Deadline for amendment to haredi conscription law looms while draft law faces legal difficulties

Senior haredi MKs Yaakov Litzman, Moshe Gafni, Meir Porush along with Minister Aryeh Deri met with Justice Minister Ayelet Shaked last week in order to try and overcome the legal difficulties.

By
November 1, 2015 18:38
2 minute read.
Haredi soldier

Haredi soldier. (photo credit: MARC ISRAEL SELLEM/THE JERUSALEM POST)

Defense Minister Moshe Ya'alon said on Sunday that the IDF and the Defense Ministry are working on a formula for a new legal framework for haredi yeshiva students that will “allow for” haredi enlistment and not “coerce” enlistment.

Yaalon’s comments come as efforts to address once again the perennial battle over drafting haredi men into military service are heating up, with an implausibly short deadline approaching this month to deal with the legislation on this issue.

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The law passed by the last government in March 2014 provided for the gradual implementation of compulsory military conscription for all haredi men through interim enlistment targets until the middle of 2017 when enlistment would be obligatory for all haredi men.

The law was condemned and denounced by the haredi political parties United Torah Judaism and Shas, and a clause in the coalition agreement between UTJ and Likud stated explicitly that amendments must be made to the law within five months of the formation of the government.

It was assumed that it would take five months to formulate and pass the state budget, and so the haredi parties tied the passage of the enlistment law to the same time frame as the budget to ensure that their demands on this issue were implemented.

The five months were technically up on October 14 but the budget has taken longer than predicted,  and is now scheduled to be approved by the Knesset by the middle of November.

The amendment being worked on, reportedly by the legal adviser to the Defense Ministry, will change the clause obligating full-time yeshiva students to serve in the army and give the Defense Minister the authority to determine annual targets for enlistment from the haredi sector.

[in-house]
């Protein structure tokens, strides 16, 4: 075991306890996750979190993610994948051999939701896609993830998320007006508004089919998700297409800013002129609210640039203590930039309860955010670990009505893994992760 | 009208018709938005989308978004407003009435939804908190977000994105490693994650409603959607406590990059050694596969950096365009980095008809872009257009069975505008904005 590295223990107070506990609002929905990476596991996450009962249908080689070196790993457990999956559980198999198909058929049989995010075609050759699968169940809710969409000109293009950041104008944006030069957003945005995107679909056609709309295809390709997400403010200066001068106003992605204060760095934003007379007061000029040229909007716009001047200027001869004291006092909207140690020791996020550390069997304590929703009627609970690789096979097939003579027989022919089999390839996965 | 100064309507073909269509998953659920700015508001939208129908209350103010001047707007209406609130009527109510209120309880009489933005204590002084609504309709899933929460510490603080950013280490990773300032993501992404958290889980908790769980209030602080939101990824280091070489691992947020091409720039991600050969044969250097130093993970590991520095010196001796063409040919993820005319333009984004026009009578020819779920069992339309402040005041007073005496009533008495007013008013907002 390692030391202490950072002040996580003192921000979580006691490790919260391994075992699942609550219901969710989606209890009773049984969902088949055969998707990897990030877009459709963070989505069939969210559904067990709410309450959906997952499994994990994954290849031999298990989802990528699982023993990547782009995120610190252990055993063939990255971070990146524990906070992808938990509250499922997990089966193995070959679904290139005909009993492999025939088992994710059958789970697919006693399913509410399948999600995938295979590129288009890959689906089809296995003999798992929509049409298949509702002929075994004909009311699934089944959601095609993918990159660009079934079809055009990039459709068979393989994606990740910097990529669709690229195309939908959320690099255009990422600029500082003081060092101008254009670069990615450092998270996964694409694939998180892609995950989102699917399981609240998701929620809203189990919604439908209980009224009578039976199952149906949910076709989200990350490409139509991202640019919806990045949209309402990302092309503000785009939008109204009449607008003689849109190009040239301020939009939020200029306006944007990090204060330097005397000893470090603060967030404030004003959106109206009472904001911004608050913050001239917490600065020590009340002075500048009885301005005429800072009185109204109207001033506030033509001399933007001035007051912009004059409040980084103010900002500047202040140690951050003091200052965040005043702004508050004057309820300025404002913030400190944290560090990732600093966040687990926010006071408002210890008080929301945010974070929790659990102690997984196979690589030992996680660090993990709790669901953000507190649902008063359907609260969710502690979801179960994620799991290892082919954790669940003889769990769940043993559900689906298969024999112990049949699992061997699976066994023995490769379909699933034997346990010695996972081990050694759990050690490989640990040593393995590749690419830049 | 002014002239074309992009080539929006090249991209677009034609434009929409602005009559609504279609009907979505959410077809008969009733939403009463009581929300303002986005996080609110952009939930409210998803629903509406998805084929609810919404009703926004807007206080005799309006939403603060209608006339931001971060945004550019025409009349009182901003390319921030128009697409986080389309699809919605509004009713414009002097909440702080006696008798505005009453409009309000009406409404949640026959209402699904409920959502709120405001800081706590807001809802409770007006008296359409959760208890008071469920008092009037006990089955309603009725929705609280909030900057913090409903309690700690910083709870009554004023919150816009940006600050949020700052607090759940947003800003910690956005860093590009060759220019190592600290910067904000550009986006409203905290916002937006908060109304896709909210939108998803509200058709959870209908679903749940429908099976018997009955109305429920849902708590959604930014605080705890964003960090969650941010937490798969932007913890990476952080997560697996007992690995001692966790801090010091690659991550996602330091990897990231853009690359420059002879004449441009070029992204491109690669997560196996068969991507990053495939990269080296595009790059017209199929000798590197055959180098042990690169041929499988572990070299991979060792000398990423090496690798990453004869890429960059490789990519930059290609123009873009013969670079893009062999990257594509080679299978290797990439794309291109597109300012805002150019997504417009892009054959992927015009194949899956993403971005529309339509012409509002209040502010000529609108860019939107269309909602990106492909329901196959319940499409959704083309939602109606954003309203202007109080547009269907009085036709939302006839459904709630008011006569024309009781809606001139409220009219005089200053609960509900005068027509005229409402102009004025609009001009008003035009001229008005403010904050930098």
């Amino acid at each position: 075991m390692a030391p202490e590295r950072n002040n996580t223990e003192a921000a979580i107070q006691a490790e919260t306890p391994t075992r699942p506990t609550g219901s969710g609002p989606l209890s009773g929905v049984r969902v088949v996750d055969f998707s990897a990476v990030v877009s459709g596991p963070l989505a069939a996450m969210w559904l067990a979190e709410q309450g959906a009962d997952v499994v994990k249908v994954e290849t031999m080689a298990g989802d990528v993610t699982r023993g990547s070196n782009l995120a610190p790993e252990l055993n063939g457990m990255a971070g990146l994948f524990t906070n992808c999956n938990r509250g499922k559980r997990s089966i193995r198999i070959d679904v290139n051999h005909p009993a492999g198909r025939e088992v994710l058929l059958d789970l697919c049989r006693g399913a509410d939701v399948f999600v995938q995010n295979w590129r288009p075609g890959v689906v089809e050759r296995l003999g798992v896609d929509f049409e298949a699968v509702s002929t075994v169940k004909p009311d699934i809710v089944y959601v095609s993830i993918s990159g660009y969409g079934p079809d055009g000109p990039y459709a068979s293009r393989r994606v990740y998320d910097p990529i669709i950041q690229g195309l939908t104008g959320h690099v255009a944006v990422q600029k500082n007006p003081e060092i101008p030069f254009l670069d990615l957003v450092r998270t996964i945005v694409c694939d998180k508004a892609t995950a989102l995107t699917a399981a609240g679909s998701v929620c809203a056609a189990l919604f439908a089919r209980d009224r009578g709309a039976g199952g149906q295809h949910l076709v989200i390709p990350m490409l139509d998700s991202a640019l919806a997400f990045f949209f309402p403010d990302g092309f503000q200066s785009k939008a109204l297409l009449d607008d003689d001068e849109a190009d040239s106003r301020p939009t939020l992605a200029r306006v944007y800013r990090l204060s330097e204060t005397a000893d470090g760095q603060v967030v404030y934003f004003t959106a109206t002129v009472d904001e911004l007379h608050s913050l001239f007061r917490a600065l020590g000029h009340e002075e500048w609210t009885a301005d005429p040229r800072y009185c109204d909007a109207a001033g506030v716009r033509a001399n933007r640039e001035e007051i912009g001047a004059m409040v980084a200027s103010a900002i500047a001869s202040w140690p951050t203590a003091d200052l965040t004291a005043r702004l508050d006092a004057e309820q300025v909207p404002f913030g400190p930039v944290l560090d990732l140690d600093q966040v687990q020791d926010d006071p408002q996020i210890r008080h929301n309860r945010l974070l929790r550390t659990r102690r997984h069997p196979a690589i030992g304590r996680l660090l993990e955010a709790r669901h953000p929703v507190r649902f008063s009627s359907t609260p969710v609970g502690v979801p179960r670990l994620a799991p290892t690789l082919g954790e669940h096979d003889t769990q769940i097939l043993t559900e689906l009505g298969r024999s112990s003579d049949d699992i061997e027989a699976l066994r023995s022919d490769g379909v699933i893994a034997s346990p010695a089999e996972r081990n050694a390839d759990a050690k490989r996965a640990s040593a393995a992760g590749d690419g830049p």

This will assuage the anger of the haredi parties over the principle that a yeshiva student seeking to continue studying would not be free to do so, as stipulated in the 2014 law, but will anger campaigners for haredi enlistment since no negative incentives for haredi enlistment are being considered for the amendment.

“I am in favor of [haredi] enlistment on the one hand, on the other hand [i do not support it] through coercion, and for certain we need to protect the value of Torah study, and therefore I supported the development of this process naturally by allowing for haredi enlistment without coercing it, and I saw this bear fruit and saw how the number of haredi conscripts increased,” Yaalon told the haredi radio station Kol Barama on Sunday.

He said that the IDF and the Defense Ministry were now working on restoring this framework, while acknowledging that it was the High Court of Justice that had struck down the previous law providing full time yeshiva students with enlistment exemptions and that any amendment to this law must be enacted with the legality of exempting yeshiva students from military service in mind.  

Last week it was reported however that officials in the Justice Ministry objected to amendment being drawn up, saying that it would be legally problematic and would be struck down by the high court.

Senior haredi MKs Yaakov Litzman, Moshe Gafni, Meir Porush along with Minister Aryeh Deri met with Justice Minister Ayelet Shaked last week in order to try and overcome the legal difficulties.


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